The Museo de Bellas Artes hosted Manifiesto (Manifesto), a comprehensive retrospective of Antúnez’s artistic production (Fig. 2). Showcasing a selection of paintings, engravings, notebooks, and photographic archives, curator Ramón Castillo retraced both Antúnez’s international formation and his influence on the Chilean art scene. Initially trained as an architect in Chile, Antúnez secured a Fulbright grant in 1943 to study art in New York, where he attended Stanley William Hayter’s Atelier 17. Upon his return to Santiago in 1956, he founded his own engraving workshop, Taller 99, attended by important national artists like Roser Bru and Juan Downey. Antúnez’s interest in art education also led him to take part in the creation of the Universidad Católica’s School of Arts in 1959. Castillo’s exhibition offers an intimate gaze into Antúnez’s life and work, revealing the complexity of both. More importantly, the show considers the artist’s standing at the threshold of two epochs. A product of cosmopolitan modernity, Antúnez felt more acutely than most the changes that entry into the contemporary age would bring to Latin American art.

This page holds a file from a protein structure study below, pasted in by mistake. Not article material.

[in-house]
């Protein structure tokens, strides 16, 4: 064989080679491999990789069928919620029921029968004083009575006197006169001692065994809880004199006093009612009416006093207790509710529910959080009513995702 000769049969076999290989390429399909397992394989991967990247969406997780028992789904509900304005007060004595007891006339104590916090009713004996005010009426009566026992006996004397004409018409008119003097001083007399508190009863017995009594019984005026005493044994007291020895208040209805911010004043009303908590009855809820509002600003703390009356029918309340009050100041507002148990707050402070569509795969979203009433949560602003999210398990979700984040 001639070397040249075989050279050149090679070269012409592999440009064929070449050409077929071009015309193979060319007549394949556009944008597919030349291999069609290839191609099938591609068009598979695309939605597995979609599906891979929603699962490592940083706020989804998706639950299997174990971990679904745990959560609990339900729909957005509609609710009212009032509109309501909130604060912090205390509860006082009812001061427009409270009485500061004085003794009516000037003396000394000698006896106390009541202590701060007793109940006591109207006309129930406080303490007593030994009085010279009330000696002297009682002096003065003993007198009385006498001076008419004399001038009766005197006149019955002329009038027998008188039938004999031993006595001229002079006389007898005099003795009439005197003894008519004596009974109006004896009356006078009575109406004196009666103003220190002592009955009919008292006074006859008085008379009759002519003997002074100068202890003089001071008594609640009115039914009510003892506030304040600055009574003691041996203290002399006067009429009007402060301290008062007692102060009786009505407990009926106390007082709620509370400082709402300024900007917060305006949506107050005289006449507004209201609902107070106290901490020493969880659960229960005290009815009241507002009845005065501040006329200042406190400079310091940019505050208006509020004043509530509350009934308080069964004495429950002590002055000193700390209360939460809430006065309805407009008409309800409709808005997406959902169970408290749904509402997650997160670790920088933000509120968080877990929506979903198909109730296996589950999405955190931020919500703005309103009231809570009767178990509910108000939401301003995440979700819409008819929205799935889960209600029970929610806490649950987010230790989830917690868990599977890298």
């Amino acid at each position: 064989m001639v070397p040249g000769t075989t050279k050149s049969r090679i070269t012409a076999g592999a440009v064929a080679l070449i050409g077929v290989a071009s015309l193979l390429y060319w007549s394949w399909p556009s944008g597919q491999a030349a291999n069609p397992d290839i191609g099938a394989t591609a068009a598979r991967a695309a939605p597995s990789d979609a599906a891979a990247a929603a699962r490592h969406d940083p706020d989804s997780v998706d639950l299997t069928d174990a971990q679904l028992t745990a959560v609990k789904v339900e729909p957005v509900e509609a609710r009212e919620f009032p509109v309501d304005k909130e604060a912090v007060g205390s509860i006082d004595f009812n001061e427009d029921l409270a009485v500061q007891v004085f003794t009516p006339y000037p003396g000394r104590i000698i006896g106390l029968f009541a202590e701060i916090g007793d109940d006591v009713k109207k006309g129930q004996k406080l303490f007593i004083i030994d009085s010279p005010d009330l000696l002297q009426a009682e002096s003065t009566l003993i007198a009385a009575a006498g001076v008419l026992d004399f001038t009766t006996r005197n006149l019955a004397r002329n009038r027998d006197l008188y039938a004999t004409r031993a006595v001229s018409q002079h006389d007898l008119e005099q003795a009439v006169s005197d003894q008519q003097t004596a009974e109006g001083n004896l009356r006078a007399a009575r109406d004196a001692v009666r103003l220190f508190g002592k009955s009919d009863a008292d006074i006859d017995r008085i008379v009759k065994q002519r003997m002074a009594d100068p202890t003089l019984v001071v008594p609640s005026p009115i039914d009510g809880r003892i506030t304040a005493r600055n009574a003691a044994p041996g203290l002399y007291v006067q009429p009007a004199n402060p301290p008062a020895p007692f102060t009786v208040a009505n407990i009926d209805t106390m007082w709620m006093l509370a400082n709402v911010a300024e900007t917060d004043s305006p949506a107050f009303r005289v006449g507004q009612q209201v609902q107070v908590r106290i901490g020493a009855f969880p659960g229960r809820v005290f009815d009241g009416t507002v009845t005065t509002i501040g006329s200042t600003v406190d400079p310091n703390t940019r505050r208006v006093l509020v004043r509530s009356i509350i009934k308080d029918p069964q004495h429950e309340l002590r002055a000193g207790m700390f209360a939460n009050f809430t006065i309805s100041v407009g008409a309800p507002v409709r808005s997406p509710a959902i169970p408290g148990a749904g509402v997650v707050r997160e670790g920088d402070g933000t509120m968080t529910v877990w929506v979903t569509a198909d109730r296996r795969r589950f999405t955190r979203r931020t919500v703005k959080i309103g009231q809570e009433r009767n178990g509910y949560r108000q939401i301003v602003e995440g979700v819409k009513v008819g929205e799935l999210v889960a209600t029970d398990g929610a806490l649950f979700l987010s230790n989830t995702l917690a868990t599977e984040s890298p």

Figure 3. Construction of a lower ground floor at the Museo de Bellas Artes, Santiago (photograph provided by the author)